It’s been a week in politics where one politician tried (unsuccessfully) to be a comedian and a comedian very much succeeded in sign posting the way towards a better future.
But I’m going to let Richard Buckley, editor of Business Eye magazine, do the formal introductions via his monthly newsletter…
Paddy Kielty has long been one of our more erudite, balanced and intelligent exports. He’s a whole lot more than the comedian most of us know him as. In his Shared Island Forum speech, he talks about just that… how we can, how we must and how we already are sharing this island.
He talks about the aims and aspirations of those who long for a united Ireland and he talks about the aims and aspirations of those who consider themselves British. He respects both equally, and therein the lies the key.
Some of it is powerful stuff. His stories about attending an 11th night bonfire in July and about how he met and swapped stories with veteran Loyalist and senior UDA figure Jackie McDonald are particularly powerful given the fact that Kielty’s father Jack was shot dead by loyalist terrorists in his home town of Dundrum in 1988, aged just 44.
For the relatively few out there who haven’t heard it, here’s a ten minute clip. And, if you can’t spare that long, get over yourself…
I missed Paddy’s breakthrough shows at the Empire and then on local TV, but despite what he says here he never lost his nerve in making Northern Ireland a bigger warmer place than it had been before.
I was particularly struck by these lines from Paddy….
A shared island means challenging ourselves to go beyond our own comfort zones. What we are prepared to give up to make things better for others, and ourselves.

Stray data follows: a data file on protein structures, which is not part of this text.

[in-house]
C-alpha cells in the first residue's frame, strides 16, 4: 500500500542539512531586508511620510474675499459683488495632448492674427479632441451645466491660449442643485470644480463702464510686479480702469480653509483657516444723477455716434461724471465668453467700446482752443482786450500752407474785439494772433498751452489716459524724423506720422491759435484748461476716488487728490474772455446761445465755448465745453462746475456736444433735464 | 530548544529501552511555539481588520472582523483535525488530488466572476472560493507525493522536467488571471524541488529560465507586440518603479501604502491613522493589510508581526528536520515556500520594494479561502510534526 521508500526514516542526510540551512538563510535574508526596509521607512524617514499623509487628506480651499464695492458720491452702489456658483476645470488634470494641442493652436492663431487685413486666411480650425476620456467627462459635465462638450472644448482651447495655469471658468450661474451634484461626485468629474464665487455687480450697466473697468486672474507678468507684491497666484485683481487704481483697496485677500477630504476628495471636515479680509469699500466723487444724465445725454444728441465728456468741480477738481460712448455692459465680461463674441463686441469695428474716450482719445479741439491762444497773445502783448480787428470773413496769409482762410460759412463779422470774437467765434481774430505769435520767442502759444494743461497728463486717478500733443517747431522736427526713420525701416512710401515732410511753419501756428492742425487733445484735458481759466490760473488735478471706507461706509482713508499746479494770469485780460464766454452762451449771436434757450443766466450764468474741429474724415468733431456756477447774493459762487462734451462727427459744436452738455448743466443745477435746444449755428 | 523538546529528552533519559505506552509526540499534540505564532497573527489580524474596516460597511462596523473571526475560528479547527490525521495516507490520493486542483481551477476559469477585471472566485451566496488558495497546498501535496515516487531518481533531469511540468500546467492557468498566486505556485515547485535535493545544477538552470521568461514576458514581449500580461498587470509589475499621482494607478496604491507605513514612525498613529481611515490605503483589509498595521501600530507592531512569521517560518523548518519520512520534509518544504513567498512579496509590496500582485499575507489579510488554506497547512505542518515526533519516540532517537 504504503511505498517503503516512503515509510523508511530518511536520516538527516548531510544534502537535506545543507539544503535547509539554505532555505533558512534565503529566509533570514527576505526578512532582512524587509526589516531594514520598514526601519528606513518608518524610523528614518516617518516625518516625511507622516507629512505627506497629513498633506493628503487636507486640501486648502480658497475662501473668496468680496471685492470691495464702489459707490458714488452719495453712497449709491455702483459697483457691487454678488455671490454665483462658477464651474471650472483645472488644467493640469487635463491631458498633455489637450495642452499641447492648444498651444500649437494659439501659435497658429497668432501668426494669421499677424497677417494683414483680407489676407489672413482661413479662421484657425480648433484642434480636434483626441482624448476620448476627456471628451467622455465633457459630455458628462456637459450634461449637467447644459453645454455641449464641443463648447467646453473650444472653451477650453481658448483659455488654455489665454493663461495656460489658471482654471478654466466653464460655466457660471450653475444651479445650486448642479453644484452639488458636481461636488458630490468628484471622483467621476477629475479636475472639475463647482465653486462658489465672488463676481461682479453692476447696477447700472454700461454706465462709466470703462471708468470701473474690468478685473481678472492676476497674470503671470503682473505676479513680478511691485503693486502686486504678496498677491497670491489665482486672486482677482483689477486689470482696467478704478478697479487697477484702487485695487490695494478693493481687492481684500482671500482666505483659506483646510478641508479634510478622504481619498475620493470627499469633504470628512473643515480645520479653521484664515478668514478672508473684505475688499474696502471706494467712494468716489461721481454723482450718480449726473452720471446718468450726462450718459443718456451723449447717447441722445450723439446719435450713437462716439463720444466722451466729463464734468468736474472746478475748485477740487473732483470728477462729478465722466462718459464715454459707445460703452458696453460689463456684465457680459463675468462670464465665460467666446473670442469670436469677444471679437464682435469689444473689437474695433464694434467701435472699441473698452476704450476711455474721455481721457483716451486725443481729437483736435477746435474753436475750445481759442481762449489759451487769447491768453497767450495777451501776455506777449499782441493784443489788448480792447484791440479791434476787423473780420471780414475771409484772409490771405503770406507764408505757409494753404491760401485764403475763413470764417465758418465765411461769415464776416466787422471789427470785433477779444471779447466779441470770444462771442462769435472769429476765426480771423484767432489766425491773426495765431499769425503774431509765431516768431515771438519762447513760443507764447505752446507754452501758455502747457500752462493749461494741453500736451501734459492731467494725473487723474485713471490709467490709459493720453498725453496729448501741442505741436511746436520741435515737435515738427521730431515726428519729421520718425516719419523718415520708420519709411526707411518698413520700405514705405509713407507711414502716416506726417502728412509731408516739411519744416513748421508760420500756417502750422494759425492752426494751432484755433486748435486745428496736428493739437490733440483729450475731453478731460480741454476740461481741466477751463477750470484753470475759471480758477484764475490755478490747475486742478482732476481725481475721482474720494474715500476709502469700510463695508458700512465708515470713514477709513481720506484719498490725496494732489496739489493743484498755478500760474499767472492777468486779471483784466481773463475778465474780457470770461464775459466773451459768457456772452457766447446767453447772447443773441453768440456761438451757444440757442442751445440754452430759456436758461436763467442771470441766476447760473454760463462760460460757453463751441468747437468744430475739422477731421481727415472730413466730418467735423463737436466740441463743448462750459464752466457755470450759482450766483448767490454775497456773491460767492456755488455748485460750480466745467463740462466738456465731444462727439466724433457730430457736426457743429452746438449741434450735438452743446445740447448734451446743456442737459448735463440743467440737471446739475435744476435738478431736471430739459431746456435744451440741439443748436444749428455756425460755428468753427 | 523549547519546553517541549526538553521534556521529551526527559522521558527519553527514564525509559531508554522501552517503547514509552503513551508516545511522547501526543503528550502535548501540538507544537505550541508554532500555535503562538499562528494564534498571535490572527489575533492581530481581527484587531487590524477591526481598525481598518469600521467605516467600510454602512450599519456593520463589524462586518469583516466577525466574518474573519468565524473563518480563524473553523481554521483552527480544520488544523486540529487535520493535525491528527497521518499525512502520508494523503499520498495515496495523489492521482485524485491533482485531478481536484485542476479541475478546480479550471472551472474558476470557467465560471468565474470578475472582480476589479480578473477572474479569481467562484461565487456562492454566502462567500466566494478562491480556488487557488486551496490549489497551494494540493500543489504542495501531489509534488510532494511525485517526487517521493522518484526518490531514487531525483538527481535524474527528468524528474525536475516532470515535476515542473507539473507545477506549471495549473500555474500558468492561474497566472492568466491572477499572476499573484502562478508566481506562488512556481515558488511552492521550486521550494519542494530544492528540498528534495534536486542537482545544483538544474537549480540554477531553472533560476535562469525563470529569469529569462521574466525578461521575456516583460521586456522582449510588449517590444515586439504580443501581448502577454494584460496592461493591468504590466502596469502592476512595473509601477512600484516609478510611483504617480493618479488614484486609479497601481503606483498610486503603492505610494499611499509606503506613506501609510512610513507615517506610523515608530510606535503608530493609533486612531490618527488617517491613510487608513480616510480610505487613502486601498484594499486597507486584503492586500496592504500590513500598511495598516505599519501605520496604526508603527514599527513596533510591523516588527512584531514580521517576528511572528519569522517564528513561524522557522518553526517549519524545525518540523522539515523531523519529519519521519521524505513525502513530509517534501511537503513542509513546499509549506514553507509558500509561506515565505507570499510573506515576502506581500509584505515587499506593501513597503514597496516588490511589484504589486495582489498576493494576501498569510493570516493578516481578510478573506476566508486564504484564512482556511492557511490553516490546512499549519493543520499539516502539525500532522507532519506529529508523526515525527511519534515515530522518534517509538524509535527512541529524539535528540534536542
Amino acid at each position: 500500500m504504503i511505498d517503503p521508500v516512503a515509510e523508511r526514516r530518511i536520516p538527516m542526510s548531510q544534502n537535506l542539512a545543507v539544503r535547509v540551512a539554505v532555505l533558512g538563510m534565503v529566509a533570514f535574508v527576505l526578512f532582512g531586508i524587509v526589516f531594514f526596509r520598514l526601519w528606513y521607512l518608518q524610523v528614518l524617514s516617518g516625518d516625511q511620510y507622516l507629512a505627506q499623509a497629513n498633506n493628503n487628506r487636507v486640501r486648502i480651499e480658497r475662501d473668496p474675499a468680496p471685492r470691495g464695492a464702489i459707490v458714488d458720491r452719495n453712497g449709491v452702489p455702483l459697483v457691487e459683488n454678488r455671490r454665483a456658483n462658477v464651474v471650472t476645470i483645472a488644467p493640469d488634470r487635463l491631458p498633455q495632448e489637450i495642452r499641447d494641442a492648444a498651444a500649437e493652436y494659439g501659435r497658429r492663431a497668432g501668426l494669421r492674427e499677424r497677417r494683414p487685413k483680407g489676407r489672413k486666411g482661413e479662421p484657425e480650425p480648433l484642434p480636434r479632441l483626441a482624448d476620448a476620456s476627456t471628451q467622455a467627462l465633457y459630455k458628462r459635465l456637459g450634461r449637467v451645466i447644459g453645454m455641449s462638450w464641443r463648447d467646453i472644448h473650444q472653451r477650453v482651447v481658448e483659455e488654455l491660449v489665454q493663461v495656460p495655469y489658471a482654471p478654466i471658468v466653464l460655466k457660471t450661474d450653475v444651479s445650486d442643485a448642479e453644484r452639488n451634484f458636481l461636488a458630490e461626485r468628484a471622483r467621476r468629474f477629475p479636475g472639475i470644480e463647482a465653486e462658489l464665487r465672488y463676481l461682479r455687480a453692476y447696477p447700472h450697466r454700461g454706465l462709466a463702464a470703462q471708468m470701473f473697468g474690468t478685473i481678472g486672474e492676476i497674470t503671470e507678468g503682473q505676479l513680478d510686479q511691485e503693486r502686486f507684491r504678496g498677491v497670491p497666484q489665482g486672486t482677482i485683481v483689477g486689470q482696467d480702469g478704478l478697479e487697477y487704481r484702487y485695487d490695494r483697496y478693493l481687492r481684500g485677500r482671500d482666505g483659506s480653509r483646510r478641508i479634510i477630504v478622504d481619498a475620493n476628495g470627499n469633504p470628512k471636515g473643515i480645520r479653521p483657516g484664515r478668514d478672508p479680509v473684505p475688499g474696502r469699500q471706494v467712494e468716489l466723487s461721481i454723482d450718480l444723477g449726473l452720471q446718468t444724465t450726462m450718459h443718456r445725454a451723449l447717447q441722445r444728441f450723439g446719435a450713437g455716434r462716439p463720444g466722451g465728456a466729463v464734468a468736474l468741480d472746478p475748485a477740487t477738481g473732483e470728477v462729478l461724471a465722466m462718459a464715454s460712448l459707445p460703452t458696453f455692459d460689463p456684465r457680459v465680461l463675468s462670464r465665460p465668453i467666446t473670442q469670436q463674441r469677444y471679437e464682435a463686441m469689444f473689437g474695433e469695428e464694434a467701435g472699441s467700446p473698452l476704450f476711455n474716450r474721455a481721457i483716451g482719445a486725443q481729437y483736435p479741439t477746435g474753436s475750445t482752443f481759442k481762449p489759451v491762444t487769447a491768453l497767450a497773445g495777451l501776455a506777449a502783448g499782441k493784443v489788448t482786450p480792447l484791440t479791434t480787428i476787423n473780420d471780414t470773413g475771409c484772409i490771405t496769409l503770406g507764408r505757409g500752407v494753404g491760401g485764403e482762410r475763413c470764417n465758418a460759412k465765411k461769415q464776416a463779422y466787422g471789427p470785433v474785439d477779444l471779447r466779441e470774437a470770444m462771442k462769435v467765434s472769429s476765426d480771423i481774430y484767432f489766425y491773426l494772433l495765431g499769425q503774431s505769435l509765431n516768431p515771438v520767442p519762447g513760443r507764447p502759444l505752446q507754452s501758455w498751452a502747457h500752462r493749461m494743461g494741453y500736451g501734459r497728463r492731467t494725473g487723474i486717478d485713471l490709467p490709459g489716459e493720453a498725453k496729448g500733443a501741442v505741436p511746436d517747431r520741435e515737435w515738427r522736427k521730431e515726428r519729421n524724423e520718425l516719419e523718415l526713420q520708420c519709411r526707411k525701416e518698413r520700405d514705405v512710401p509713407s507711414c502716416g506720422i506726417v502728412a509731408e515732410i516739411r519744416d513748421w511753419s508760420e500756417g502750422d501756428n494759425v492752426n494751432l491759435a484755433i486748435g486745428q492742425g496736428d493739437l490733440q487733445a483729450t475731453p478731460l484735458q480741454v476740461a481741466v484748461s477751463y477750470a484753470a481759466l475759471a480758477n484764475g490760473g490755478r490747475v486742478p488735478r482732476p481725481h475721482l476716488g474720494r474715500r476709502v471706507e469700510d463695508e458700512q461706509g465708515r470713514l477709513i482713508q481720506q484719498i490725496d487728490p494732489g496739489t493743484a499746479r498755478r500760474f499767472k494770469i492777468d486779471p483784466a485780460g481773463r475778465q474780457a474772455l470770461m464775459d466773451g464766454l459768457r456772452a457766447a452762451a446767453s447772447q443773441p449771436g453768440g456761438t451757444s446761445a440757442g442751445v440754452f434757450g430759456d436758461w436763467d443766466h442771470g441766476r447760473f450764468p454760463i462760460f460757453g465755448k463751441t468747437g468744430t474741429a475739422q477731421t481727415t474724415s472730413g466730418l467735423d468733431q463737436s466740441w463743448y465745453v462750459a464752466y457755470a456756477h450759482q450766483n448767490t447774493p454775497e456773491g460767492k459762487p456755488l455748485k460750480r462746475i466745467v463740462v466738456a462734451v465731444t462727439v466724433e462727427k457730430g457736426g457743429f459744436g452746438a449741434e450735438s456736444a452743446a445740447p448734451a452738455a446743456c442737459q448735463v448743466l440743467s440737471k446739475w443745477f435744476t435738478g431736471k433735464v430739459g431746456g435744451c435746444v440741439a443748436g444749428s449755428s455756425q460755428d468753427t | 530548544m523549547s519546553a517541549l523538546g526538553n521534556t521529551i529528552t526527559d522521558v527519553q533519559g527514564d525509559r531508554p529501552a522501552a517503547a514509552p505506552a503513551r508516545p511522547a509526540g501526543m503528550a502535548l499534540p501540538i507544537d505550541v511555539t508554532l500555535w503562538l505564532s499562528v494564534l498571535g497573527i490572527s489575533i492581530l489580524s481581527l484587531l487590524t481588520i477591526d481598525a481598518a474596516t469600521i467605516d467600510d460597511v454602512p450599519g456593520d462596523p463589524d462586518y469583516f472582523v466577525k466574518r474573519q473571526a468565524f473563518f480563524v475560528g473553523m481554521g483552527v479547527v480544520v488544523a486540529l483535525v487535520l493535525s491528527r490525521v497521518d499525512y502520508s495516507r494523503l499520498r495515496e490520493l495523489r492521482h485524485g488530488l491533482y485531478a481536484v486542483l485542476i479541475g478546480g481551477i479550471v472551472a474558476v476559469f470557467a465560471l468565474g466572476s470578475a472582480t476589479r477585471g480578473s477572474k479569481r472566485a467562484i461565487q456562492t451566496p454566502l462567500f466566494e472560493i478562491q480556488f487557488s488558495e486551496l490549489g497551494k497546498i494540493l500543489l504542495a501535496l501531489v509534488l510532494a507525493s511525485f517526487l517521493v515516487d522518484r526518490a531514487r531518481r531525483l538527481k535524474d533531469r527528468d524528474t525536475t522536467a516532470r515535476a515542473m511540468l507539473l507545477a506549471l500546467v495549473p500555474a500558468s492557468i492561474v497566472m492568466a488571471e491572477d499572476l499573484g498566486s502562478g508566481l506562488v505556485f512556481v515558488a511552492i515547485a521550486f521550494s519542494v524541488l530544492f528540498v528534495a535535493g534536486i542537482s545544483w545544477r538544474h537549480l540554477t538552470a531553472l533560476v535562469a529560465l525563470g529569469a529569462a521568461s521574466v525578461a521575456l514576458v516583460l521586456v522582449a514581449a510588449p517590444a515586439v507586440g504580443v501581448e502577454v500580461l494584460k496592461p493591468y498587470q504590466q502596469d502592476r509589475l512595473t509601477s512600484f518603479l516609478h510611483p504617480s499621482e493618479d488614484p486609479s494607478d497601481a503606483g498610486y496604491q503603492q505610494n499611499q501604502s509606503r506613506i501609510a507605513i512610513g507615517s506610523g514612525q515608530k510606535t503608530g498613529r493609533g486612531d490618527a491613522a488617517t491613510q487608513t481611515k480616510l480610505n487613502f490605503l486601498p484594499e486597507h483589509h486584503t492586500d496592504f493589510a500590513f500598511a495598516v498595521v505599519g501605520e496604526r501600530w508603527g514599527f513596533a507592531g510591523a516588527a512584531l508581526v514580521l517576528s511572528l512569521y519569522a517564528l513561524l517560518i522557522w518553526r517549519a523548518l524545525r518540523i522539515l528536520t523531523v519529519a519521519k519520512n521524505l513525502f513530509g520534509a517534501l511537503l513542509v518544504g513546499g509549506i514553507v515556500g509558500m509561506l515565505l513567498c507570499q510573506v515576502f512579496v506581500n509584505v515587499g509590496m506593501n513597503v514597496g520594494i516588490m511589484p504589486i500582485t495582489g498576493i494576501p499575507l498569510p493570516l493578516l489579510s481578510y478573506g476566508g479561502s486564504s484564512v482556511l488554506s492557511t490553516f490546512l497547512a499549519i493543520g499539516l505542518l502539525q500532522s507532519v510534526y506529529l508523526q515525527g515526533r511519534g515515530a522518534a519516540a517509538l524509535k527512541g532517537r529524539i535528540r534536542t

In this year of centenaries, it’s easy to honour the ghosts of the past, it’s easier to sing a rebel song about a united Ireland than decide not to sing it in order to have one. Yet, we have to be honest with each other about who we are, how we feel and it’s not just trauma that gets passed down, it isn’t just a northern thing.
Across this entire island, not talking and not engaging means that other things get passed down too – one-sided history, stereotypes and, maybe the worst of all, apathy.
It’s easy in a post-Brexit world to sit in Dublin and say the British Government doesn’t care about north when the truth is for many people in the Republic, they aren’t particularly interested in it either.
It builds upon some of his experiences captured in a recent documentary on the 100 years anniversary of Northern Ireland. An “erudite, balanced and intelligent export” indeed Richard.
Instead of worrying about how many of our kids end up moving away, perhaps we should consider the brilliant flashes of insight and intuition we can derive from them when they come home?
Paddy’s talent was to channel pre-existing tensions, take them to break point, let the deluge of laughter undo our collective fears and allow us to take back control of our lives, at least for a night.
As a wiser man than me once said, “In this country we need to be extremely vigilant about the stories we choose to tell ourselves”. Paddy is an honest, faithful, insightful story teller, to whom we should listen.
Mick is founding editor of Slugger. He has written papers on the impacts of the Internet on politics and the wider media and is a regular guest and speaking events across Ireland, the UK and Europe. Twitter: @MickFealty